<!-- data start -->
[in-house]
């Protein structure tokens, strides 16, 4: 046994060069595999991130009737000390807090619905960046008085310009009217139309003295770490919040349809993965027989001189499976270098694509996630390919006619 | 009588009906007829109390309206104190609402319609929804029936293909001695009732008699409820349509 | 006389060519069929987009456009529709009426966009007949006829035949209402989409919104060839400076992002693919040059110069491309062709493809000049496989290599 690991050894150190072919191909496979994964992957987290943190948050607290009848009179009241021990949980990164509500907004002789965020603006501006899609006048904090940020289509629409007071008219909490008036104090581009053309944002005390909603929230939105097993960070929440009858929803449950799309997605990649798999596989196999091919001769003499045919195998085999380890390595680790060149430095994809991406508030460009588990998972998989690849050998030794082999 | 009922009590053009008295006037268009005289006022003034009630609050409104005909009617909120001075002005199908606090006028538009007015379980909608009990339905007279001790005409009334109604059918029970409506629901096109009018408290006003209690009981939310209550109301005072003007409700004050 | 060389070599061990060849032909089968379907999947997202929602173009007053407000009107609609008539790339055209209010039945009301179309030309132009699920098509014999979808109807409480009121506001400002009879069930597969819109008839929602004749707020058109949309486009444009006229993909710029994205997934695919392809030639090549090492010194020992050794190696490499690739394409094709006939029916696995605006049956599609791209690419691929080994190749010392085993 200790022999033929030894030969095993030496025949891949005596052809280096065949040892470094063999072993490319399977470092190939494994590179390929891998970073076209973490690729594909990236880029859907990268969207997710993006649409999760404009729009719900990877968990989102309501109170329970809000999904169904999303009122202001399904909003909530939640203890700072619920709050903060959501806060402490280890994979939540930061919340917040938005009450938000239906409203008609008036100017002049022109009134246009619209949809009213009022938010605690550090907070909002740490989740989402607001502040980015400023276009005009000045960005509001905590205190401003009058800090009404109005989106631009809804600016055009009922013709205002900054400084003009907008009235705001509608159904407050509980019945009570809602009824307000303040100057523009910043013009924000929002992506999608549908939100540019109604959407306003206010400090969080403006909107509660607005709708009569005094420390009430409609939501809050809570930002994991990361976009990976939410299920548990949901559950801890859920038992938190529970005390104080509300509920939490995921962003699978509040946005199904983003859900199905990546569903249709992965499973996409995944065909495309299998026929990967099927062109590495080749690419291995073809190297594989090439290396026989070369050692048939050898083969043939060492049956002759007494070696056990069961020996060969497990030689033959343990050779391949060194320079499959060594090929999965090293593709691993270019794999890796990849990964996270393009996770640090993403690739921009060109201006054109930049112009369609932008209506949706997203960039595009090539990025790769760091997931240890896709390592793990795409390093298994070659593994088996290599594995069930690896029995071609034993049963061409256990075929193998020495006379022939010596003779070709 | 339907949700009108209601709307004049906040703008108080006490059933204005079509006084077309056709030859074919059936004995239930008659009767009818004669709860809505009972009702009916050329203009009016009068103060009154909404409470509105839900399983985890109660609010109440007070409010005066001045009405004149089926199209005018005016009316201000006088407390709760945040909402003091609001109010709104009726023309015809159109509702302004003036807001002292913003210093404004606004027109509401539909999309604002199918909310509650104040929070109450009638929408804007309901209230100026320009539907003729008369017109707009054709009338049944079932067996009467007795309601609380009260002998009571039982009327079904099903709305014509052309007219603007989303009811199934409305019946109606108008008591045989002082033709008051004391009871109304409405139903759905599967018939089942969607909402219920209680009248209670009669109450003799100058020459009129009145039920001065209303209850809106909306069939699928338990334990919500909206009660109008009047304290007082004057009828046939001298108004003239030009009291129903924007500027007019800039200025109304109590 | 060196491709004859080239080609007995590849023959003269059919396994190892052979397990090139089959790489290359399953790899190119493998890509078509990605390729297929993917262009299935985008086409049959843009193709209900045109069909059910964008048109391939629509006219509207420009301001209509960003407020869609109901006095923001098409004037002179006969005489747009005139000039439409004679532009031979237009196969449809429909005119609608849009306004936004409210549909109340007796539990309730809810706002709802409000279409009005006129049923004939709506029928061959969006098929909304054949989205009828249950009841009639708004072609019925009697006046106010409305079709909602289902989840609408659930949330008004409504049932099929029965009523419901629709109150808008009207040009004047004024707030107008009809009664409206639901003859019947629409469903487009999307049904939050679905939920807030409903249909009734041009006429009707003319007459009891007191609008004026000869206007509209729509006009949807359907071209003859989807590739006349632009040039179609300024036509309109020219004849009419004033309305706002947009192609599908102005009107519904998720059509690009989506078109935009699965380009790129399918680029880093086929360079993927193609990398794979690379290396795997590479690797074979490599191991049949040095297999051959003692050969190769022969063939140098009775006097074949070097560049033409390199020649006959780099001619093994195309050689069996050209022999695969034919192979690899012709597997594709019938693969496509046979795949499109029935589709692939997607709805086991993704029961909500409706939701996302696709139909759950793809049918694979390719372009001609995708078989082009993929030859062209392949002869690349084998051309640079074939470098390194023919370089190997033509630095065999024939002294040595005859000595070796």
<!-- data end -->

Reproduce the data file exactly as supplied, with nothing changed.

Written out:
[in-house]
């Protein structure tokens, strides 16, 4: 046994060069595999991130009737000390807090619905960046008085310009009217139309003295770490919040349809993965027989001189499976270098694509996630390919006619 | 009588009906007829109390309206104190609402319609929804029936293909001695009732008699409820349509 | 006389060519069929987009456009529709009426966009007949006829035949209402989409919104060839400076992002693919040059110069491309062709493809000049496989290599 690991050894150190072919191909496979994964992957987290943190948050607290009848009179009241021990949980990164509500907004002789965020603006501006899609006048904090940020289509629409007071008219909490008036104090581009053309944002005390909603929230939105097993960070929440009858929803449950799309997605990649798999596989196999091919001769003499045919195998085999380890390595680790060149430095994809991406508030460009588990998972998989690849050998030794082999 | 009922009590053009008295006037268009005289006022003034009630609050409104005909009617909120001075002005199908606090006028538009007015379980909608009990339905007279001790005409009334109604059918029970409506629901096109009018408290006003209690009981939310209550109301005072003007409700004050 | 060389070599061990060849032909089968379907999947997202929602173009007053407000009107609609008539790339055209209010039945009301179309030309132009699920098509014999979808109807409480009121506001400002009879069930597969819109008839929602004749707020058109949309486009444009006229993909710029994205997934695919392809030639090549090492010194020992050794190696490499690739394409094709006939029916696995605006049956599609791209690419691929080994190749010392085993 200790022999033929030894030969095993030496025949891949005596052809280096065949040892470094063999072993490319399977470092190939494994590179390929891998970073076209973490690729594909990236880029859907990268969207997710993006649409999760404009729009719900990877968990989102309501109170329970809000999904169904999303009122202001399904909003909530939640203890700072619920709050903060959501806060402490280890994979939540930061919340917040938005009450938000239906409203008609008036100017002049022109009134246009619209949809009213009022938010605690550090907070909002740490989740989402607001502040980015400023276009005009000045960005509001905590205190401003009058800090009404109005989106631009809804600016055009009922013709205002900054400084003009907008009235705001509608159904407050509980019945009570809602009824307000303040100057523009910043013009924000929002992506999608549908939100540019109604959407306003206010400090969080403006909107509660607005709708009569005094420390009430409609939501809050809570930002994991990361976009990976939410299920548990949901559950801890859920038992938190529970005390104080509300509920939490995921962003699978509040946005199904983003859900199905990546569903249709992965499973996409995944065909495309299998026929990967099927062109590495080749690419291995073809190297594989090439290396026989070369050692048939050898083969043939060492049956002759007494070696056990069961020996060969497990030689033959343990050779391949060194320079499959060594090929999965090293593709691993270019794999890796990849990964996270393009996770640090993403690739921009060109201006054109930049112009369609932008209506949706997203960039595009090539990025790769760091997931240890896709390592793990795409390093298994070659593994088996290599594995069930690896029995071609034993049963061409256990075929193998020495006379022939010596003779070709 | 339907949700009108209601709307004049906040703008108080006490059933204005079509006084077309056709030859074919059936004995239930008659009767009818004669709860809505009972009702009916050329203009009016009068103060009154909404409470509105839900399983985890109660609010109440007070409010005066001045009405004149089926199209005018005016009316201000006088407390709760945040909402003091609001109010709104009726023309015809159109509702302004003036807001002292913003210093404004606004027109509401539909999309604002199918909310509650104040929070109450009638929408804007309901209230100026320009539907003729008369017109707009054709009338049944079932067996009467007795309601609380009260002998009571039982009327079904099903709305014509052309007219603007989303009811199934409305019946109606108008008591045989002082033709008051004391009871109304409405139903759905599967018939089942969607909402219920209680009248209670009669109450003799100058020459009129009145039920001065209303209850809106909306069939699928338990334990919500909206009660109008009047304290007082004057009828046939001298108004003239030009009291129903924007500027007019800039200025109304109590 | 060196491709004859080239080609007995590849023959003269059919396994190892052979397990090139089959790489290359399953790899190119493998890509078509990605390729297929993917262009299935985008086409049959843009193709209900045109069909059910964008048109391939629509006219509207420009301001209509960003407020869609109901006095923001098409004037002179006969005489747009005139000039439409004679532009031979237009196969449809429909005119609608849009306004936004409210549909109340007796539990309730809810706002709802409000279409009005006129049923004939709506029928061959969006098929909304054949989205009828249950009841009639708004072609019925009697006046106010409305079709909602289902989840609408659930949330008004409504049932099929029965009523419901629709109150808008009207040009004047004024707030107008009809009664409206639901003859019947629409469903487009999307049904939050679905939920807030409903249909009734041009006429009707003319007459009891007191609008004026000869206007509209729509006009949807359907071209003859989807590739006349632009040039179609300024036509309109020219004849009419004033309305706002947009192609599908102005009107519904998720059509690009989506078109935009699965380009790129399918680029880093086929360079993927193609990398794979690379290396795997590479690797074979490599191991049949040095297999051959003692050969190769022969063939140098009775006097074949070097560049033409390199020649006959780099001619093994195309050689069996050209022999695969034919192979690899012709597997594709019938693969496509046979795949499109029935589709692939997607709805086991993704029961909500409706939701996302696709139909759950793809049918694979390719372009001609995708078989082009993929030859062209392949002869690349084998051309640079074939470098390194023919370089190997033509630095065999024939002294040595005859000595070796």